SESAME seeds are dangerous, and it’s about time that somebody did something about it.
There should not be an outright ban on sesame seeds – sesame oil is an important ingredient in Chinese cuisine, and the last thing we need to do at the moment is annoy the Chinese – but there should at least be some regulation surrounding their use.
I say this because I have previous with sesame seeds, and so I understand just how perilous they can be. A few years ago, I was enjoying a post-film hamburger with my son when I cracked a pre-molar, an experience which very much is not to be recommended.
At the time I blamed my distress on an onion ring. But, in retrospect, I realise it cannot have been that. The onion ring, while battered, was hardly crisp. It was so soft that if I had rolled over onto it during the night while in bed, I would not have woken up.
The bun was pappy and certainly not up to the task of holding a small beef patty for more than a few bites, although the amount of sugar in it might have had some effect in weakening my tooth.
The burger itself was not exactly al dente. A small baby could have made a good stab at it. As for the barbecue sauce, if you have to bite through barbecue sauce there’s obviously been some sort of accident. The same goes for the weird plastic melted cheese that was draped over the burger. I do not know what makes the cheese that strange yellow-orange glowing colour, but I would not want to meet the cows responsible.
That only leaves one culprit. The only things hard enough to break a tooth were the sesame seeds sprinkled for some reason on top of the bun.
Nobody knows why sesame seeds are sprinkled on top of hamburger buns. In quantity, sesame seeds have a strong flavour, but you only get 20 on your bun, so they have a limited effect. They are the Andrew Ridgeley of garnishes – a hamburger would look wrong without them, but nobody knows what they do.
The only reasonable explanation is that they are part of a stitch-up between the fast food industry and the toothpick industry, because unless you are lucky, or you somehow manage to grind them between your molars, those super-hard little seeds are going straight for the gaps between your teeth.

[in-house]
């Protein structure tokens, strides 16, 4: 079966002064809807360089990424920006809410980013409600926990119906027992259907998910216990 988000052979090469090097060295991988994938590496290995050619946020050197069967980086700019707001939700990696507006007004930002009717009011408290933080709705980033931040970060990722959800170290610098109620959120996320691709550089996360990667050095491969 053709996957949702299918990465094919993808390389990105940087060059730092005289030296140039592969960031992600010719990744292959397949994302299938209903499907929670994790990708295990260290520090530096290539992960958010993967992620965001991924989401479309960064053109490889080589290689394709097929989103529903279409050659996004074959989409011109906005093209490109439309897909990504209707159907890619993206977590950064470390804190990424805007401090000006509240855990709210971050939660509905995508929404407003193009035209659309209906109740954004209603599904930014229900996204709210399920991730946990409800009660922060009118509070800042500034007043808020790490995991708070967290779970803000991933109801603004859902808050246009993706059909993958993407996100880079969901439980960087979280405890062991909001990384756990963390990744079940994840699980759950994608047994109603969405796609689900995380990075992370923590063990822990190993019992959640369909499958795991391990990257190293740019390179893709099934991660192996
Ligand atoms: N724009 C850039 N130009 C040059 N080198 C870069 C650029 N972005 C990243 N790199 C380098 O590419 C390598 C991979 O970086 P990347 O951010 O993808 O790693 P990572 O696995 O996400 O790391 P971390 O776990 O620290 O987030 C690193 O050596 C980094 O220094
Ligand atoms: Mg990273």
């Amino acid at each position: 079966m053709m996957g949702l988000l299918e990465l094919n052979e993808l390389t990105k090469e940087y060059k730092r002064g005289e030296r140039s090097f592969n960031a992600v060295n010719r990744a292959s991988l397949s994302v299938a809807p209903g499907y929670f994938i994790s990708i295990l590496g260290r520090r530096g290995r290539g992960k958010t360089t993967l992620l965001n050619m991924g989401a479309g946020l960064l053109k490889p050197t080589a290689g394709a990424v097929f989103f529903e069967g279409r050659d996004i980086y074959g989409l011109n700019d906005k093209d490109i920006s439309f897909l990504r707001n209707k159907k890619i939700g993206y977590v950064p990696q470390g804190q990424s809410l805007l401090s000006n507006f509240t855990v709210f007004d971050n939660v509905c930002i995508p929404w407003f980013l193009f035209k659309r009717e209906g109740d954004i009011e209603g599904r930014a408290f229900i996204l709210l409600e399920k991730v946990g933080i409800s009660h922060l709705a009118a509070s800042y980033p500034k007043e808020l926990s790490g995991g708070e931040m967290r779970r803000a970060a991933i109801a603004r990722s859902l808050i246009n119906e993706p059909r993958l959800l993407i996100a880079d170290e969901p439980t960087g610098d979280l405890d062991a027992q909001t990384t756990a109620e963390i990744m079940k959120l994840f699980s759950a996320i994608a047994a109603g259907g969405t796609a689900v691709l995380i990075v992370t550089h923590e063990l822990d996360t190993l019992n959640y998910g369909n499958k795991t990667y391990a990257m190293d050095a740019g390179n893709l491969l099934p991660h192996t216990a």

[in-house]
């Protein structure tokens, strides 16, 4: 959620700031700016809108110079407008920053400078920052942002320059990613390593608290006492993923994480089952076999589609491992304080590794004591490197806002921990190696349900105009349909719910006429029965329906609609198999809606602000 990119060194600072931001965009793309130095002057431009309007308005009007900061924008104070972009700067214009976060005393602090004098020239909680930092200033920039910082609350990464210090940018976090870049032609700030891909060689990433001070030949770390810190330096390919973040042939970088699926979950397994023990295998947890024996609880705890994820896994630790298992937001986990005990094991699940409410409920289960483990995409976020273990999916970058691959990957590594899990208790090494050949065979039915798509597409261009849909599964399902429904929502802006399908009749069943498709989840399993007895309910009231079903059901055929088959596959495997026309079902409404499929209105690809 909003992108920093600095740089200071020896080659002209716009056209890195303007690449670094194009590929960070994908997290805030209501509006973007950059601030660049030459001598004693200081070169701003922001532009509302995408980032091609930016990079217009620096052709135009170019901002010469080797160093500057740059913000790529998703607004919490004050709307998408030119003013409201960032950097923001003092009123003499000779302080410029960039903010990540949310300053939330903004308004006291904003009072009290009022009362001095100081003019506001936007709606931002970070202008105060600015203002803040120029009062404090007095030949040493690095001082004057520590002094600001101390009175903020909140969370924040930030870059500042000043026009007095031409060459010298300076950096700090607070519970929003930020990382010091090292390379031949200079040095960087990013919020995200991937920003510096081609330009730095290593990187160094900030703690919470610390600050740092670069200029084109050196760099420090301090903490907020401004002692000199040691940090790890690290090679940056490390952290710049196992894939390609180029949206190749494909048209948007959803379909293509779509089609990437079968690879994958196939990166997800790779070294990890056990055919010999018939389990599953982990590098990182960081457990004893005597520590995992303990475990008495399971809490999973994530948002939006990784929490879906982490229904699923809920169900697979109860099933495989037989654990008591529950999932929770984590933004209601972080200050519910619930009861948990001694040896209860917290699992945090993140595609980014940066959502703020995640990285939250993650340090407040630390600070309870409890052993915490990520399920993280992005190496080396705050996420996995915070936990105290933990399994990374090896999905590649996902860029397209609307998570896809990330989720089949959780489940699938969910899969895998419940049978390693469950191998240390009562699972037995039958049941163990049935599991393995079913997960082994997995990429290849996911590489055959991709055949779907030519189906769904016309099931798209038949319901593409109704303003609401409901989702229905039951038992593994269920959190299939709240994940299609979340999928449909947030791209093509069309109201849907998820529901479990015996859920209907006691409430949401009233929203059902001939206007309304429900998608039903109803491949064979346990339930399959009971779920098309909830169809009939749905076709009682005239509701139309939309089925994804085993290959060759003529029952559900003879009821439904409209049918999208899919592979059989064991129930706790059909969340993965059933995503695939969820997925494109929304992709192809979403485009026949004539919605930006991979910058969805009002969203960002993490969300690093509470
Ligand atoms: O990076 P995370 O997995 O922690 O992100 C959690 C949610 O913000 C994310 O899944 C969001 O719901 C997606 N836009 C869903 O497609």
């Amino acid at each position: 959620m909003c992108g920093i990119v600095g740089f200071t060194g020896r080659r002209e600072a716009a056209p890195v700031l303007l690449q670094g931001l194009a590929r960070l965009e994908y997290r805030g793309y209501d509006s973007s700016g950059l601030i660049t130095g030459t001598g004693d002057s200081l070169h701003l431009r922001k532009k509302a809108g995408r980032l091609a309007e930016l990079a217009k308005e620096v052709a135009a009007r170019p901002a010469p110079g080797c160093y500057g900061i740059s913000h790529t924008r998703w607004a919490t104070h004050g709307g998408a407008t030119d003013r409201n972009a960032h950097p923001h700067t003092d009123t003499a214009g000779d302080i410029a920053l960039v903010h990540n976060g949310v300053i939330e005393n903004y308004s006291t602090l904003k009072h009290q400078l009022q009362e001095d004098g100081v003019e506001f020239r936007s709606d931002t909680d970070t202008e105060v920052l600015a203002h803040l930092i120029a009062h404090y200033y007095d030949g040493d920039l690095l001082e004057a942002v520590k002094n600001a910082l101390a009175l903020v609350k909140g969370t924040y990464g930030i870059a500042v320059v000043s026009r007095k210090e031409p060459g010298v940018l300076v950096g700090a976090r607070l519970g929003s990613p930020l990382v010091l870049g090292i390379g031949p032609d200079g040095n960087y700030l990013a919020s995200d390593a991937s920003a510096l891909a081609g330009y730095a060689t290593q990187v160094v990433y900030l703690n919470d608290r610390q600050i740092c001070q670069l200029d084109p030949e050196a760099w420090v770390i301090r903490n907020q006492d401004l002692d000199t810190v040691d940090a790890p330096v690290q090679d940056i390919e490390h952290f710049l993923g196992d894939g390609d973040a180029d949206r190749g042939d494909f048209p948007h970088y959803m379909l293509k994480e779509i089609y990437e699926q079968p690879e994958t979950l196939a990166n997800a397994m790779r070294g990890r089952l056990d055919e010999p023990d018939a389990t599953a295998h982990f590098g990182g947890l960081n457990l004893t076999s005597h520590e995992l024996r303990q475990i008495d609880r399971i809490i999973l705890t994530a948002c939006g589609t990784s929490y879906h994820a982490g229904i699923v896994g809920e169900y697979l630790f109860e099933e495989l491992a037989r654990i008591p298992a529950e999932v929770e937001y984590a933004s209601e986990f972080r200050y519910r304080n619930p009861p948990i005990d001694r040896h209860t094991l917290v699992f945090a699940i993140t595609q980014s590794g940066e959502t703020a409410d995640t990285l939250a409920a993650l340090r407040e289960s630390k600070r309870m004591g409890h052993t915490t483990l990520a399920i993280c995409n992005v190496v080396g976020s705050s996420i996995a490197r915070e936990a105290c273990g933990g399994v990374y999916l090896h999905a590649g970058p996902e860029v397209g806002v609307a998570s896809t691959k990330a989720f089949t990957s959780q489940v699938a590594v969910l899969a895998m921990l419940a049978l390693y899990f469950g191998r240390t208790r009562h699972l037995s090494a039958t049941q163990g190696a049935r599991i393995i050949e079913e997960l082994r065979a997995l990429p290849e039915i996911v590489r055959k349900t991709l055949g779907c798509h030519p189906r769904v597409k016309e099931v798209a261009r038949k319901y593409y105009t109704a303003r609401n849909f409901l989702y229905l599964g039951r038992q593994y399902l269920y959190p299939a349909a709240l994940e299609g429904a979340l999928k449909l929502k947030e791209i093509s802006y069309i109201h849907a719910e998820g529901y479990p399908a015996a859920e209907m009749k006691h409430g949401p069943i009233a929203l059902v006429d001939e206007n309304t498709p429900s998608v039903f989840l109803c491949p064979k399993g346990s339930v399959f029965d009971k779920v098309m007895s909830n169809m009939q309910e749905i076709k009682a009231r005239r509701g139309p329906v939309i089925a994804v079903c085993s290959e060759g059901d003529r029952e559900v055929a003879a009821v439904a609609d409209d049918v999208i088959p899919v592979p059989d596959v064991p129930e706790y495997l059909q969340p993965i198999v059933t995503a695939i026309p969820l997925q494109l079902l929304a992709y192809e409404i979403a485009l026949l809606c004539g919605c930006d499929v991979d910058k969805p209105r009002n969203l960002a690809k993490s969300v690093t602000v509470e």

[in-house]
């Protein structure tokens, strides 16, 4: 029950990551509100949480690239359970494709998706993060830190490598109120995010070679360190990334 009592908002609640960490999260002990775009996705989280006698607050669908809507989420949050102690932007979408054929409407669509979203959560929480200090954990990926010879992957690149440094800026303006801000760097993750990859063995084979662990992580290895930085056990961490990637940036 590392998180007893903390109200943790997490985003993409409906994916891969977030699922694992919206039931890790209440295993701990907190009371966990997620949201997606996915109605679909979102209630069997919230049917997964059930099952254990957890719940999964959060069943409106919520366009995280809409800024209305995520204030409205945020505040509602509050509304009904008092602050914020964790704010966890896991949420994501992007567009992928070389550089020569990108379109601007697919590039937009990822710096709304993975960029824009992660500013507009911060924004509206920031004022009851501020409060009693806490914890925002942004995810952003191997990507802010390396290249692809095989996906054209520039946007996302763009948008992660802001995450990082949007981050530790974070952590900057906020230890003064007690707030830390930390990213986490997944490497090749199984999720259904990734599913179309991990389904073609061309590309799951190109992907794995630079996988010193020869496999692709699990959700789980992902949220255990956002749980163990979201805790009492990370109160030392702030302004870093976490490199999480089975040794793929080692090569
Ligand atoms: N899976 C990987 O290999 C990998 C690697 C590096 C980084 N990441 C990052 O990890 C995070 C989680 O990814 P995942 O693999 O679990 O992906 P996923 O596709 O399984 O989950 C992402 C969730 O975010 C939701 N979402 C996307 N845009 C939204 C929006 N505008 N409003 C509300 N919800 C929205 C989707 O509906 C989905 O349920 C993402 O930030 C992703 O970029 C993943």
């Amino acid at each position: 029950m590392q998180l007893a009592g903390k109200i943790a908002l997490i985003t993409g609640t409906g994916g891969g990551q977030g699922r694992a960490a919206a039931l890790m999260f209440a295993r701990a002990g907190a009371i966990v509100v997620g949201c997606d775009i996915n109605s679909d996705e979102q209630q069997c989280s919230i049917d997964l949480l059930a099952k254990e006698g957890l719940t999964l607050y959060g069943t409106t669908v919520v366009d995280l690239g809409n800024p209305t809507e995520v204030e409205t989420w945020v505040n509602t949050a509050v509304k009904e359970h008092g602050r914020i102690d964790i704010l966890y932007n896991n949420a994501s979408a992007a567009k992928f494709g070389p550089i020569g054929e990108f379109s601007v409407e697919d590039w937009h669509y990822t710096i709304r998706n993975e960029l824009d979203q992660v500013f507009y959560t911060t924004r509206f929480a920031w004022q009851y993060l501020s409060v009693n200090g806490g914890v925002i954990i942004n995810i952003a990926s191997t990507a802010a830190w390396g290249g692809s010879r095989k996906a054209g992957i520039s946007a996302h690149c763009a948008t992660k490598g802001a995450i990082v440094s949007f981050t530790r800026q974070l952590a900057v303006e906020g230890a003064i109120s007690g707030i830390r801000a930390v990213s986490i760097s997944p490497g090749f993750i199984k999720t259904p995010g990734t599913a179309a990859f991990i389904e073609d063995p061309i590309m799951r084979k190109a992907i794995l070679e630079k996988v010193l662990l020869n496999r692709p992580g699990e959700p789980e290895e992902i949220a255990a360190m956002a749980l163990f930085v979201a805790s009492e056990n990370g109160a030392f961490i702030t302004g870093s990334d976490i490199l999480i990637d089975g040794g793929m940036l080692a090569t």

But that was not my worst experience with sesame seeds. A few years ago I was invited to a swish cocktail party. I know what you are thinking. “But, Gary,” you are thinking. “You are one of the gilded metropolitan elite. You voted Remain in the EU referendum, and you call them napkins, not serviettes. Surely a man of your calibre goes to swish cocktail parties all the time?”
The fact is that I rarely go to swish cocktail parties. In fact, you can count the number of times I have been invited to a swish cocktail party and have been able to attend a swish cocktail party on the fingers of one finger.
Bear in mind that all I knew about gatherings like this was what I had seen on television or in films. An Eastern European waitress passed me, carrying a tray of prosecco flutes. I suavely swiped one from the tray, as James Bond would have done, and headed into the throng.
I spent five minutes trying to find somewhere to put my empty glass down and by that point I was peckish. Luckily, another Eastern European waitress was passing with a tray filled with tiny cones of fish and chips. I swiped one. This really was the life. I felt at one with Rihanna and the late Sir David Frost.
I introduced myself to a group of people at the party. I was devil-may-care, refreshed by a glass of wine, two chips, and a goujon of cod. And as I launched into a sparkling anecdote, I swiped a tiny bite-sized burger from another passing tray.
I popped the slider into my mouth, and then I let out a blood-curdling teeth-jangling scream.
If it had not been for the sesame seeds scattered on it, I expect I would have noticed, sticking out of the top of the bun, the cocktail stick that was holding the whole thing together, and was now connecting my tongue with the roof of my mouth.
And so that is why sesame seeds are dangerous.